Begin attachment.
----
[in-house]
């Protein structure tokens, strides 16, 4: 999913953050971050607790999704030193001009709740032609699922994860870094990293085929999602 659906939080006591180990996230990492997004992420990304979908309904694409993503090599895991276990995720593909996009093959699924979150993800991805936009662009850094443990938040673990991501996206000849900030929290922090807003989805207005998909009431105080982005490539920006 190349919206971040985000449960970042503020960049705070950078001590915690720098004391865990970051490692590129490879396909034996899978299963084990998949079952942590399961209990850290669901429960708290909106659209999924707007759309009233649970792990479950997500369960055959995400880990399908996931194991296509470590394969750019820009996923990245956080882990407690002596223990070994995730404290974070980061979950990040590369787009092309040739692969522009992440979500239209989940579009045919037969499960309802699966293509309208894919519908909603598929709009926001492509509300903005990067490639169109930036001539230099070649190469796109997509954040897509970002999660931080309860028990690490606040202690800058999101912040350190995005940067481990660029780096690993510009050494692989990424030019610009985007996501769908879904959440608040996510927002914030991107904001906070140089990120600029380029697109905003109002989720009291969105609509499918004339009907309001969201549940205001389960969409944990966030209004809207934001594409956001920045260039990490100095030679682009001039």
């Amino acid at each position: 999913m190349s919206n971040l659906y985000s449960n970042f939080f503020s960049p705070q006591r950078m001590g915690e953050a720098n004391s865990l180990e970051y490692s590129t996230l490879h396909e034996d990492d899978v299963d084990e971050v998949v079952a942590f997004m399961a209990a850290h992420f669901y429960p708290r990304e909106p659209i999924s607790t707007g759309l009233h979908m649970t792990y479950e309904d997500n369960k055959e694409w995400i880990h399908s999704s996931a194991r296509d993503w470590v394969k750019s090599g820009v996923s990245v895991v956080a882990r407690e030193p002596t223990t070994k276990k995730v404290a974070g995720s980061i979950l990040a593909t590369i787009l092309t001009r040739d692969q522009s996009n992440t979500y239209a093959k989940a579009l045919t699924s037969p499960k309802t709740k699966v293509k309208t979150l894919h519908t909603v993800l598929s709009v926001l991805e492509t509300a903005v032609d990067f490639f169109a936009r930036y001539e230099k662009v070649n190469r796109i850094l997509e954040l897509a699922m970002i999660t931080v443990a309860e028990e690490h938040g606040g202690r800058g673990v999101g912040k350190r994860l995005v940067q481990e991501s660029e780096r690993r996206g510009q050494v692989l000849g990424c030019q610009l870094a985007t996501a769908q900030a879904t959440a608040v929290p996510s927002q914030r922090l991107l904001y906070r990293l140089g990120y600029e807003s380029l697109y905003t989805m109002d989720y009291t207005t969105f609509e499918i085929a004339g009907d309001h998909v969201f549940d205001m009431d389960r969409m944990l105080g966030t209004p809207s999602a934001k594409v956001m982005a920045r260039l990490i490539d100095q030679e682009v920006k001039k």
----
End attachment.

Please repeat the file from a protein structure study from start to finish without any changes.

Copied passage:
[in-house]
């Protein structure tokens, strides 16, 4: 999913953050971050607790999704030193001009709740032609699922994860870094990293085929999602 659906939080006591180990996230990492997004992420990304979908309904694409993503090599895991276990995720593909996009093959699924979150993800991805936009662009850094443990938040673990991501996206000849900030929290922090807003989805207005998909009431105080982005490539920006 190349919206971040985000449960970042503020960049705070950078001590915690720098004391865990970051490692590129490879396909034996899978299963084990998949079952942590399961209990850290669901429960708290909106659209999924707007759309009233649970792990479950997500369960055959995400880990399908996931194991296509470590394969750019820009996923990245956080882990407690002596223990070994995730404290974070980061979950990040590369787009092309040739692969522009992440979500239209989940579009045919037969499960309802699966293509309208894919519908909603598929709009926001492509509300903005990067490639169109930036001539230099070649190469796109997509954040897509970002999660931080309860028990690490606040202690800058999101912040350190995005940067481990660029780096690993510009050494692989990424030019610009985007996501769908879904959440608040996510927002914030991107904001906070140089990120600029380029697109905003109002989720009291969105609509499918004339009907309001969201549940205001389960969409944990966030209004809207934001594409956001920045260039990490100095030679682009001039």
């Amino acid at each position: 999913m190349s919206n971040l659906y985000s449960n970042f939080f503020s960049p705070q006591r950078m001590g915690e953050a720098n004391s865990l180990e970051y490692s590129t996230l490879h396909e034996d990492d899978v299963d084990e971050v998949v079952a942590f997004m399961a209990a850290h992420f669901y429960p708290r990304e909106p659209i999924s607790t707007g759309l009233h979908m649970t792990y479950e309904d997500n369960k055959e694409w995400i880990h399908s999704s996931a194991r296509d993503w470590v394969k750019s090599g820009v996923s990245v895991v956080a882990r407690e030193p002596t223990t070994k276990k995730v404290a974070g995720s980061i979950l990040a593909t590369i787009l092309t001009r040739d692969q522009s996009n992440t979500y239209a093959k989940a579009l045919t699924s037969p499960k309802t709740k699966v293509k309208t979150l894919h519908t909603v993800l598929s709009v926001l991805e492509t509300a903005v032609d990067f490639f169109a936009r930036y001539e230099k662009v070649n190469r796109i850094l997509e954040l897509a699922m970002i999660t931080v443990a309860e028990e690490h938040g606040g202690r800058g673990v999101g912040k350190r994860l995005v940067q481990e991501s660029e780096r690993r996206g510009q050494v692989l000849g990424c030019q610009l870094a985007t996501a769908q900030a879904t959440a608040v929290p996510s927002q914030r922090l991107l904001y906070r990293l140089g990120y600029e807003s380029l697109y905003t989805m109002d989720y009291t207005t969105f609509e499918i085929a004339g009907d309001h998909v969201f549940d205001m009431d389960r969409m944990l105080g966030t209004p809207s999602a934001k594409v956001m982005a920045r260039l990490i490539d100095q030679e682009v920006k001039k």